Food on the Strand: The Versatile Oyster

For many who have grown up on the coast, oysters are a fact of life. Whether you’re eating them, avoiding stepping on them or using their shells for decoration, the oyster is everywhere you look. Today, we’re going to talk about eating them, although believe me, you don’t want to step on an oyster cluster, especially barefoot.

For visitors or new transplants to the Grand Strand, the oyster can be a daunting thing. The sharp shell you have open carefully and the oyster’s “interesting” appearance might make people who have never tried them a bit squeamish. However, oysters can be a great treat, providing the foundations of oyster roasts and cookouts throughout the year, where a good time is spent gathering around tables and shucking, enjoying camaraderie and food.

A nice source of minerals, protein and B-12, oysters are low fat, low calorie, and very filling; they have literally been eaten by natives of the coasts for thousands of years. There are a variety of ways in which one can consume oysters. Here’s a few of the most popular around these parts:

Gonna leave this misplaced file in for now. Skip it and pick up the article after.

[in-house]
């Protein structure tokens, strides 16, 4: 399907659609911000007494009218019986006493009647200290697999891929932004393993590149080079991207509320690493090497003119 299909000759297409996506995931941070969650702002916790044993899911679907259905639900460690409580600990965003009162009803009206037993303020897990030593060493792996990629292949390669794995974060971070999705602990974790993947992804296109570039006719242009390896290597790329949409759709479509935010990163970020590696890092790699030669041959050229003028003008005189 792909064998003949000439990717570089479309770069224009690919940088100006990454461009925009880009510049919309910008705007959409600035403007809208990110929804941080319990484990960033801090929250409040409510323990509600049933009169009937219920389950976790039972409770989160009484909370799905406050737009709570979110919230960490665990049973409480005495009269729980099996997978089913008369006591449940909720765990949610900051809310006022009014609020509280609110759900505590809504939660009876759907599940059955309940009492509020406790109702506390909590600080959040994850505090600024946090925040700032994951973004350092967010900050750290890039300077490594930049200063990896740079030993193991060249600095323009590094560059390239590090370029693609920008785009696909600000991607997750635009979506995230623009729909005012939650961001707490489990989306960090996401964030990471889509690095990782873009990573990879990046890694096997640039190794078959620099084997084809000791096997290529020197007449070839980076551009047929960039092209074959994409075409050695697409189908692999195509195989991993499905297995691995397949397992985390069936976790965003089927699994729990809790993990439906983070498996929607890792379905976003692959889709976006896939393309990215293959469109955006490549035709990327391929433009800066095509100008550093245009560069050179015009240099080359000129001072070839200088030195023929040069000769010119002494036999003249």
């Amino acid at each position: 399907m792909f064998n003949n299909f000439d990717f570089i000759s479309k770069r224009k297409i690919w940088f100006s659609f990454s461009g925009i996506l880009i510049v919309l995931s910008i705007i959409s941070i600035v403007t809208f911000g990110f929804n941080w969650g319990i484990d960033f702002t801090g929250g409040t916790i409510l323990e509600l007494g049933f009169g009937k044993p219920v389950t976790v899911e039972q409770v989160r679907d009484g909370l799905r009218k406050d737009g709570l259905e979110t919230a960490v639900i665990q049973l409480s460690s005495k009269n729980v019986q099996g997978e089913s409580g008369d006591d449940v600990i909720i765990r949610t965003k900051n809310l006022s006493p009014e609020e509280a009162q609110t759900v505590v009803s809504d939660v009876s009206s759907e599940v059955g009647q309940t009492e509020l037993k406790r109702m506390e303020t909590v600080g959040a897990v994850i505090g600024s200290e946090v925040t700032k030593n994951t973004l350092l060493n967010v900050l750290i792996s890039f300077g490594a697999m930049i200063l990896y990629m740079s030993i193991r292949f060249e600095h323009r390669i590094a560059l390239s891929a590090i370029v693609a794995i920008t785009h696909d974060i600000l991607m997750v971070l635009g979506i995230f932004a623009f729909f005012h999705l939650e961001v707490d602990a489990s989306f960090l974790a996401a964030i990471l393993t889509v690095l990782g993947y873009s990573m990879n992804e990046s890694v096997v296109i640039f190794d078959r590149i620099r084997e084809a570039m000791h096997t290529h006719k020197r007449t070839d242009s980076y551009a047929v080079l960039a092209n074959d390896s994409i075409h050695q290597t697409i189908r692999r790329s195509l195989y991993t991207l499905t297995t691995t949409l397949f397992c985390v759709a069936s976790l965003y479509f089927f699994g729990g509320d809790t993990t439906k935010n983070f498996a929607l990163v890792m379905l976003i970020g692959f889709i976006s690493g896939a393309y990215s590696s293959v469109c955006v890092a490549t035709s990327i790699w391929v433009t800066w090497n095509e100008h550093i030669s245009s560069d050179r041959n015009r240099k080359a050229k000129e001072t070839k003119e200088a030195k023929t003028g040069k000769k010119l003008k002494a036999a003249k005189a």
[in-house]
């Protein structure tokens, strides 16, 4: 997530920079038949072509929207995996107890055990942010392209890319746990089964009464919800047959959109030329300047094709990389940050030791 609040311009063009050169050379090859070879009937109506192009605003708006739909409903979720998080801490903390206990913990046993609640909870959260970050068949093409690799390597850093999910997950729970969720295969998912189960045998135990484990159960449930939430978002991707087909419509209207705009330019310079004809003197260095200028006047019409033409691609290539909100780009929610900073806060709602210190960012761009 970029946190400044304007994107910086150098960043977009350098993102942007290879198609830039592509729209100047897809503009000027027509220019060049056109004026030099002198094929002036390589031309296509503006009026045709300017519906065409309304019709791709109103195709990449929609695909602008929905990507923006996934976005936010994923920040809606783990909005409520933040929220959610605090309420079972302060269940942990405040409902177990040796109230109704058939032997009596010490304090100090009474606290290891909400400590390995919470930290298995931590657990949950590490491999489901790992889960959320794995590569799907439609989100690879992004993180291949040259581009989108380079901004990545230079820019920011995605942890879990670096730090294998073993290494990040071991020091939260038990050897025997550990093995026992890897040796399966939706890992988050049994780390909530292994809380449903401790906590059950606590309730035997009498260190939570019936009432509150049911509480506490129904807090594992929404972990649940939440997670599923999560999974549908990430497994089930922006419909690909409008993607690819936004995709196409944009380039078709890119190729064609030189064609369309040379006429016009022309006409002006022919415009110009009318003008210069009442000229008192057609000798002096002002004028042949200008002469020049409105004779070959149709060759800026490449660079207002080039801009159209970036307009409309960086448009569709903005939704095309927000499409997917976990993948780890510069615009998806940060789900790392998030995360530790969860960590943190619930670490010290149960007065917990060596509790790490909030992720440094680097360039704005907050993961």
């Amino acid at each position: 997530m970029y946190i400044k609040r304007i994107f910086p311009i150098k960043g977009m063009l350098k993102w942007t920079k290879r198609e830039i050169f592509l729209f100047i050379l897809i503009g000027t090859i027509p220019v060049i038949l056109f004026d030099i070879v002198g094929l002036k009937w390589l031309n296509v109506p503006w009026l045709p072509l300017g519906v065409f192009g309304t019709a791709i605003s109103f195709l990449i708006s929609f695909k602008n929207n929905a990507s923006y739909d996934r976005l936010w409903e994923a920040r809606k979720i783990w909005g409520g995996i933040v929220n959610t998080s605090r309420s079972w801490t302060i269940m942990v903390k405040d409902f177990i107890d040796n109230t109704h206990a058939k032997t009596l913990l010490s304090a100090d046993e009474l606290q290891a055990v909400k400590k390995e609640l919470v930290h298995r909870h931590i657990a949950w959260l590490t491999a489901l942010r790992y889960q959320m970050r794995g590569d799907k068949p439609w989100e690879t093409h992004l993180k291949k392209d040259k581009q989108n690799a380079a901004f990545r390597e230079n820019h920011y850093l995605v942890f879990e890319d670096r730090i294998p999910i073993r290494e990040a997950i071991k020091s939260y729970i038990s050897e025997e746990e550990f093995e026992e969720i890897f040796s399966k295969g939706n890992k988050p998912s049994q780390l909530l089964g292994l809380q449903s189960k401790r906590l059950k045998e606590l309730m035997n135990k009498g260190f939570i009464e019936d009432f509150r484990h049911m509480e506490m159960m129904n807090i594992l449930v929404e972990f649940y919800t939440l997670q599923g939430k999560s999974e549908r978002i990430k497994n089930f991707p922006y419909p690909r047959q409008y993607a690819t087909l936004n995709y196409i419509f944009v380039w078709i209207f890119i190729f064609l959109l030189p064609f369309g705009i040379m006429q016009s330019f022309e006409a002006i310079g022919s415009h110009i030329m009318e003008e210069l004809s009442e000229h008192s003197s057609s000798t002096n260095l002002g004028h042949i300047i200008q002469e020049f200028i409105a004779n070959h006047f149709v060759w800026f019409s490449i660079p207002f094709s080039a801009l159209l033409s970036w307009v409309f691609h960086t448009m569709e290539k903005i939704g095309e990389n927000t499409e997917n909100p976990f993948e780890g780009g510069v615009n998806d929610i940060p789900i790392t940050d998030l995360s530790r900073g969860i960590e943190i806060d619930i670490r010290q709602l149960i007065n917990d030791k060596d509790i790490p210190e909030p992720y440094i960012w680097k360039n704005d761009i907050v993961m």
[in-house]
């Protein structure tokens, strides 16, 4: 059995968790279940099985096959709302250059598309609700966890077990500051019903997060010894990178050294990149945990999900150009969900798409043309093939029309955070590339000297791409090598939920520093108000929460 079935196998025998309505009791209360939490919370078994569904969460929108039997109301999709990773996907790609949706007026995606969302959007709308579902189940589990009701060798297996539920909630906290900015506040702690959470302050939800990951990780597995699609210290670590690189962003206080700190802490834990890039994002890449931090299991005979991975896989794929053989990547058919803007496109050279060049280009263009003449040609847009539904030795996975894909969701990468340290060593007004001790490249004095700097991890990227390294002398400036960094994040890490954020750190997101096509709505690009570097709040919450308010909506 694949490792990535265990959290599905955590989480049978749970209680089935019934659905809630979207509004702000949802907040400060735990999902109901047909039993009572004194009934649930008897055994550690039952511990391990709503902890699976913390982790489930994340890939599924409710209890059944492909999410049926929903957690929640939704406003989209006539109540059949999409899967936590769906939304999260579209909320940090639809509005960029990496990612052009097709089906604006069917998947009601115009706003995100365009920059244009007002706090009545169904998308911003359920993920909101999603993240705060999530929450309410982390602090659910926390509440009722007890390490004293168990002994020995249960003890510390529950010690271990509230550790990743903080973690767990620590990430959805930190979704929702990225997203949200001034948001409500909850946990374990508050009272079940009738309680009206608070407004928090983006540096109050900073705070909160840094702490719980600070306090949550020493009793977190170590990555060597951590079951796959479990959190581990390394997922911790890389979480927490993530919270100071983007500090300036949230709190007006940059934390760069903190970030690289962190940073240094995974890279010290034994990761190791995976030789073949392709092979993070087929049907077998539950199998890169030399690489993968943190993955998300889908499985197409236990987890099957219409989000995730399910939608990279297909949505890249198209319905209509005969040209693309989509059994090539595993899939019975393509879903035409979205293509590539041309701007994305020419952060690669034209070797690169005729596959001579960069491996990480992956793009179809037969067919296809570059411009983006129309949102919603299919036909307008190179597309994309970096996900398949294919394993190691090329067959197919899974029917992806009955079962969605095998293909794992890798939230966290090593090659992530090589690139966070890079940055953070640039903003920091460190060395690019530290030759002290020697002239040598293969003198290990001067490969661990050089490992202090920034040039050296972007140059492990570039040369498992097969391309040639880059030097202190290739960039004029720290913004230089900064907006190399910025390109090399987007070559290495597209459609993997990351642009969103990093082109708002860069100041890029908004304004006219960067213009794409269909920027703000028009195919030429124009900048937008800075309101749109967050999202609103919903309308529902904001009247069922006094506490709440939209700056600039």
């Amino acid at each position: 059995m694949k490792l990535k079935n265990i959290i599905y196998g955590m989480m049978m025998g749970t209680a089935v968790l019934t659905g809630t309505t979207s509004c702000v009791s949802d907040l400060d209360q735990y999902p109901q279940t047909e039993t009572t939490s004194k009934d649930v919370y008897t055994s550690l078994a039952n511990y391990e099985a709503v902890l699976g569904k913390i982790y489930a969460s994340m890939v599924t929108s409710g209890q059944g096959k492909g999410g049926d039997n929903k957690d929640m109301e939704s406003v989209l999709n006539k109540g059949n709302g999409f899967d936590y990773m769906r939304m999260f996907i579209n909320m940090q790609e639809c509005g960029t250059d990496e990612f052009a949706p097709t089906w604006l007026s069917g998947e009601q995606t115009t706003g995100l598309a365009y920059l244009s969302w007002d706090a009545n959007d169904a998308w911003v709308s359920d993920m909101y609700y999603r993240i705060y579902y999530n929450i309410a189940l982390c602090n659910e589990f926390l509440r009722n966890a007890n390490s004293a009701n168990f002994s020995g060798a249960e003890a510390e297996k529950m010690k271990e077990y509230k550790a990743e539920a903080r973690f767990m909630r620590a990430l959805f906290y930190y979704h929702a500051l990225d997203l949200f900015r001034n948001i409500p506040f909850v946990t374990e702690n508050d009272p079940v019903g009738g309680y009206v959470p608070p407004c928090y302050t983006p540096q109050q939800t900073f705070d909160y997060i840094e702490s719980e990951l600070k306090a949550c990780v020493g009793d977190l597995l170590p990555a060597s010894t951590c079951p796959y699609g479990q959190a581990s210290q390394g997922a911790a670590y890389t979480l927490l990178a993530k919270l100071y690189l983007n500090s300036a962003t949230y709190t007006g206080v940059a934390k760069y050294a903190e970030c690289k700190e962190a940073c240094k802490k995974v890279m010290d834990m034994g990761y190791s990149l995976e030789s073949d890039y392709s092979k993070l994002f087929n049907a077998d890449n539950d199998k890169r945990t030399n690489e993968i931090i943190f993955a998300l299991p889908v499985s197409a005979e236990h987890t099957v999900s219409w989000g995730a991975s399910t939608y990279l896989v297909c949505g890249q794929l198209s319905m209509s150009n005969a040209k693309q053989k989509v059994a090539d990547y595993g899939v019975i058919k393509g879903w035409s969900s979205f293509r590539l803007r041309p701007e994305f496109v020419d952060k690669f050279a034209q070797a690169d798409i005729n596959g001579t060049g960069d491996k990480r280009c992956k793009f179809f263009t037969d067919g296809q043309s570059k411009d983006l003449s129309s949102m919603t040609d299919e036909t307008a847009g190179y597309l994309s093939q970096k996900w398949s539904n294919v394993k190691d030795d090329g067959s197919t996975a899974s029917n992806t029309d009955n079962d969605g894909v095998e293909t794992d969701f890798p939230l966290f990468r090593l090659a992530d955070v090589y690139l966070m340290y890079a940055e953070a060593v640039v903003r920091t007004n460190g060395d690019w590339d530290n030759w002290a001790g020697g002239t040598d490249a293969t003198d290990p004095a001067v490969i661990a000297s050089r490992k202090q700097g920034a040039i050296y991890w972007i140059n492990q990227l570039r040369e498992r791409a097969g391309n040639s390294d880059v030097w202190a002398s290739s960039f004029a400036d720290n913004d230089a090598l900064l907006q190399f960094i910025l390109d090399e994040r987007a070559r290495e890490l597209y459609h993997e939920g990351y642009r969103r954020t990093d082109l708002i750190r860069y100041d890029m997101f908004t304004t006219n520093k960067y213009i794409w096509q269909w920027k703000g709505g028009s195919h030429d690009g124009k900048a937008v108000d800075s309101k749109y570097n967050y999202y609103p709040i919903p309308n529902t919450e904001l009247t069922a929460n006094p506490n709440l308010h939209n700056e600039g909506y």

Raw– straight up and served on the half shell with lemon and cocktail sauce; many purists believe this is the ONLY way to eat them. Try these at Dead Dog Saloon in Murrells Inlet.

Oyster Shooters– for the adventurous. Served raw in shot glasses with cocktail sauce, a splash of vodka and a squeeze of lemon juice. Salt Creek in Murrells Inlet has some really nice ones.

Fried– try Lee’s Inlet Kitchen in Murrells Inlet. Great breading and flavor that’s not too heavy.

Steamed– the most traditional. Steaming brings out a nice, light salty flavor, best served with cocktail sauce (homemade, if you can get it) and some butter and lemon. You don’t want to overwhelm the flavor. Many who swore they’d never touch one have been converted by a steamed oyster. The best ones locally come from McClellanville and Beaufort, SC. Try Seven Seas Seafood Market in Murrells Inlet, but make sure you get them washed, because let me assure you, that is a job that is not for the fainthearted, as it is some tedious work.

Oysters Rockefeller-served on the half shell with creamed spinach, baked cheese and bread crumbs and béarnaise sauce. Gulfstream Café in Garden City is a great place for these.

You can also make oyster stew, oyster dressing and a huge variety of southern inspired recipes from these simple mollusks. Use your imagination and happy oystering!

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